IADC Submissions on Class Action Reform in Quebec, Canada

October 4, 2021 12:03 PM

On September 30, 2021, the IADC filed submissions with the Government of the province of Quebec in Canada, in response to a public consultation that it launched in April 2021 in the context of an eventual reform of the class action regime in Quebec. These submissions were supported and adopted by Lawyers for Civil Justice (LCJ), the Federation of Defense and Corporate Counsel (FDCC), DRI Center for Law and Public Policy - The Voice of the Defense Bar (DRI), the Canadian Defence Lawyers (CDL), and the Product Liability Advisory Council (PLAC). The submissions were developed by a number of IADC members in Quebec – Francis Rouleau (Blakes), Myriam Brixi (Laverys), Joséane Chrétien (McMillans), and Sylvie Rodrigue (Torys) - with support and encouragement from members of the IADC Canadian Class Actions Task Force that prepared a similar set of submissions some years back for the Ontario Law Commission.

The impetus for the Quebec government’s consultation was a set of reforms proposed by the Université de Montréal’s Laboratoire sur les actions collectives (Laboratory on class actions) that proposed new case protocols to speed up an already expedited class authorization (certification) process, moving the authorization process into the main proceeding rather than keeping it as a preliminary gatekeeping step, and eliminating the color of right criteria, among other things.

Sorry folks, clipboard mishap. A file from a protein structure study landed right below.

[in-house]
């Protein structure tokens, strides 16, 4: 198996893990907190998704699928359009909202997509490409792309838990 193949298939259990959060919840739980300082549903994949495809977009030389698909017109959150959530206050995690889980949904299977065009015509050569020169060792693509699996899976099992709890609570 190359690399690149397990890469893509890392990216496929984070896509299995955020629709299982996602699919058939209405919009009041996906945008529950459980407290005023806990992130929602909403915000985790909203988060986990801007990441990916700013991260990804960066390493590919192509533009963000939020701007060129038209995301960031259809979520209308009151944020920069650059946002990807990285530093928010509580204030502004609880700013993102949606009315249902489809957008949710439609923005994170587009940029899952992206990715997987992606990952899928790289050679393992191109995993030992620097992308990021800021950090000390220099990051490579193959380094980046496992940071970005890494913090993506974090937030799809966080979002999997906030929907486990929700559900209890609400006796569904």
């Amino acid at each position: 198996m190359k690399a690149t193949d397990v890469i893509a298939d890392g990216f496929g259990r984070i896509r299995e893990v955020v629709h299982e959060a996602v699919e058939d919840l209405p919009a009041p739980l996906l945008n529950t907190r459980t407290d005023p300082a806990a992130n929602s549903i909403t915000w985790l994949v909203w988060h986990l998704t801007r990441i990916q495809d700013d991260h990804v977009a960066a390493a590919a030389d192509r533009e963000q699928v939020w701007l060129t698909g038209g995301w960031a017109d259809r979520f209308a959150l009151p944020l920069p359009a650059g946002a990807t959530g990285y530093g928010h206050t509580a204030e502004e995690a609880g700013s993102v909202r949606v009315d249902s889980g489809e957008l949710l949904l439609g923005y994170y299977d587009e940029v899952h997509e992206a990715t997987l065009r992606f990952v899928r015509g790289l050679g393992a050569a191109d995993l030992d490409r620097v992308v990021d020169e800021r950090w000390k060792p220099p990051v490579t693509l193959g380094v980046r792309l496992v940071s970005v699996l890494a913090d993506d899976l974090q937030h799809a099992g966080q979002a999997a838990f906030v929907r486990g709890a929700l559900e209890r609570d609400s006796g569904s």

The IADC submissions explain, among other things, why new case protocols are not necessary. Instead, they advocate for plaintiffs being required to succinctly state the causes of action asserted, limiting the types of allegations (facts known to the named plaintiff only) that will be presumed true without evidence, and defense evidence being admitted on agreement of counsel to lessen the risk of delays of court hearings on admissibility. They advocate for retaining and strengthening the existing preliminary authorization process, maintaining and even expanding the color of right test to allow a fuller preliminary merits assessment, incorporating expressly a proportionality analysis for all of the authorization criteria and adding a preferability requirement to avoid needless class actions for those who have had no or de minimis loss.

A complete copy of the IADC submission in French can be found here. Substantively similar submissions were made by the US Chamber Institute for Legal Reform (French; English) and other industry organizations.

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